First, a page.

For the first few years of its existence, the late 1980s “international” incarnation of the Justice League was the M*A*S*H or Mary Tyler Moore Show of sitcom-superheroics. The engaging mix of silliness and straightfaced superheroics proved difficutly to sustain, however, and began to decline into the Three’s Company territory during the tail end of the Giffen/DeMatteis run, which generated such laughtrack-ready debacles as the General Glory arc.
Things did not improve after the writing team decided to move on to other projects. DC sought to retain what had been a successful and critically acclaimed comedic formula even as it attempted to restore a more traditional approach to the franchise, resulting in a scattershot and paradoxical mess that limped along under the force of its residual fan momentum.
The history of the Justice League has always been a tale of brief moments of brillance flashing through long stretches of awfulness. Yet while missteps like Justice League Detroit or the Tenth Circle have a certain degree of campy charm in hindsight, the period between Giffen and DeMatteis’s departure and Grant Morrison’s relunch of the League was a entirely forgettable exercise in creative wheel-spinning featuring nigh incomprehensible plots, uninspired art, and the JLA’s unasked for answer to ALF…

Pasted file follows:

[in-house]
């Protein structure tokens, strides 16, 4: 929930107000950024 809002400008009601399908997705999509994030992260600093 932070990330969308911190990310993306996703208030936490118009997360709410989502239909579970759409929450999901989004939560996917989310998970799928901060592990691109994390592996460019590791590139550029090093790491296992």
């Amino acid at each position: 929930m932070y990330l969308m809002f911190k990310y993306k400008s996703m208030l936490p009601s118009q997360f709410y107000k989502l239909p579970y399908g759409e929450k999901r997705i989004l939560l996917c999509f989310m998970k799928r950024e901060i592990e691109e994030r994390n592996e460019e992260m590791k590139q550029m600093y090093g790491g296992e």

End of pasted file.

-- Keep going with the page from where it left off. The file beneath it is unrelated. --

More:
…the sassy blue pterodactly otherwise known as The Yazz. (Not to be confused with the BoSox legend, the former leader of the Plastic Population, or the oral contraceptive preferred by windfall-hungry trial lawyers.)
No, really. The Yazz.
Look, I’m not making this up. I’d tell you to check for yourself, but friends don’t let friends read Chromium Age Justice League stories.
You’ll just have to trust me when I tell you that a sassy, wisecracking alien dinosaur was an associate member of the team for twenty-odd issues, acting as their resident Arnold Drummond (“Whatchutalkingabout, Nuklon?”) while taunting the other Leaguers about his/her/its actual gender (which would have been potentially groundbreaking if handled with a little more sensitivity and subtlety than one normally associates with a rejected Small Wonder gag.)
As both a cautionary tale about applying sitcom logic to superhero comics and a harrowing reminder of the depths a beloved franchise can sink to, The Yazz has earned his/her/itself the honor of being this week’s Nobody’s Favorite.